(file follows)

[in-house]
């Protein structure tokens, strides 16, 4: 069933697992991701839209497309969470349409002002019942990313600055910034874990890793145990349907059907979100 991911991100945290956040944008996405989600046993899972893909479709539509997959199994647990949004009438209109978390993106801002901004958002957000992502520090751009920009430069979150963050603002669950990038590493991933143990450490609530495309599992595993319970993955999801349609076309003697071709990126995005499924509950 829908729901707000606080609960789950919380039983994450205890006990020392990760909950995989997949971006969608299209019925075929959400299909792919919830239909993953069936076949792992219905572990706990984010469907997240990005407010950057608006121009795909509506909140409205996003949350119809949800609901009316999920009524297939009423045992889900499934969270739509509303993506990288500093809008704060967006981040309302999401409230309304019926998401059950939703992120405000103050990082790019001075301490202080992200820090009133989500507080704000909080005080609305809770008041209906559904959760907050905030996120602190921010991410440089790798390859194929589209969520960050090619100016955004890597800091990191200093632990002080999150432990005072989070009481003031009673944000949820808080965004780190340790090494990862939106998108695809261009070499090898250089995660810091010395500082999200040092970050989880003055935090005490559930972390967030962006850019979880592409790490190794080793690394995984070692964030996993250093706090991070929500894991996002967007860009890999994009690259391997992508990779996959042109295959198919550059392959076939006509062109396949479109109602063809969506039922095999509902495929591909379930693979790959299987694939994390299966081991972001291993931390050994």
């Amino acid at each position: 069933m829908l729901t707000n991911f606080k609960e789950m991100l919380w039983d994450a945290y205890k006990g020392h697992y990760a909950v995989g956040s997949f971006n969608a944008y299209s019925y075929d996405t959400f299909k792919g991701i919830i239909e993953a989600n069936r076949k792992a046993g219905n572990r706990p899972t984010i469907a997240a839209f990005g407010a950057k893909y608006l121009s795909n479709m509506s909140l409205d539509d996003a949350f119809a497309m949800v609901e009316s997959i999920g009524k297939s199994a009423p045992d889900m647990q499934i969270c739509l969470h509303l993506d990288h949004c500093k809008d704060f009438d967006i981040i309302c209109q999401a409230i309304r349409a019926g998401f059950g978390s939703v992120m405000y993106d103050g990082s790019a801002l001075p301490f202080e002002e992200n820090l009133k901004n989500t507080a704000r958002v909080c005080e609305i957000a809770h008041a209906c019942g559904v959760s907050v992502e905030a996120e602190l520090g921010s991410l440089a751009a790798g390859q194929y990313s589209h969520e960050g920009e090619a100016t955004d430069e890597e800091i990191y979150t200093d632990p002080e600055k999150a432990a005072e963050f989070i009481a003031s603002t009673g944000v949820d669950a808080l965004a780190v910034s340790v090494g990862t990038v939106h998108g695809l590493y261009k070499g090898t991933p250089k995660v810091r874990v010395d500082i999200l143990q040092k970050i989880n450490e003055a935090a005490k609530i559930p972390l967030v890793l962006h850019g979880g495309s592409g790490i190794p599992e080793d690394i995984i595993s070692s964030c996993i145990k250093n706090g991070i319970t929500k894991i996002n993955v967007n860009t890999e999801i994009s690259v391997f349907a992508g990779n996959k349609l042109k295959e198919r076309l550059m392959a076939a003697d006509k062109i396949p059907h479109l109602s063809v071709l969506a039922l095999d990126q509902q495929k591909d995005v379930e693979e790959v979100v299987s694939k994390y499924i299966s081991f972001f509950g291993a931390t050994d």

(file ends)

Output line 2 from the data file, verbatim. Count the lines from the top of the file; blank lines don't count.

């Protein structure tokens, strides 16, 4: 069933697992991701839209497309969470349409002002019942990313600055910034874990890793145990349907059907979100 991911991100945290956040944008996405989600046993899972893909479709539509997959199994647990949004009438209109978390993106801002901004958002957000992502520090751009920009430069979150963050603002669950990038590493991933143990450490609530495309599992595993319970993955999801349609076309003697071709990126995005499924509950 829908729901707000606080609960789950919380039983994450205890006990020392990760909950995989997949971006969608299209019925075929959400299909792919919830239909993953069936076949792992219905572990706990984010469907997240990005407010950057608006121009795909509506909140409205996003949350119809949800609901009316999920009524297939009423045992889900499934969270739509509303993506990288500093809008704060967006981040309302999401409230309304019926998401059950939703992120405000103050990082790019001075301490202080992200820090009133989500507080704000909080005080609305809770008041209906559904959760907050905030996120602190921010991410440089790798390859194929589209969520960050090619100016955004890597800091990191200093632990002080999150432990005072989070009481003031009673944000949820808080965004780190340790090494990862939106998108695809261009070499090898250089995660810091010395500082999200040092970050989880003055935090005490559930972390967030962006850019979880592409790490190794080793690394995984070692964030996993250093706090991070929500894991996002967007860009890999994009690259391997992508990779996959042109295959198919550059392959076939006509062109396949479109109602063809969506039922095999509902495929591909379930693979790959299987694939994390299966081991972001291993931390050994």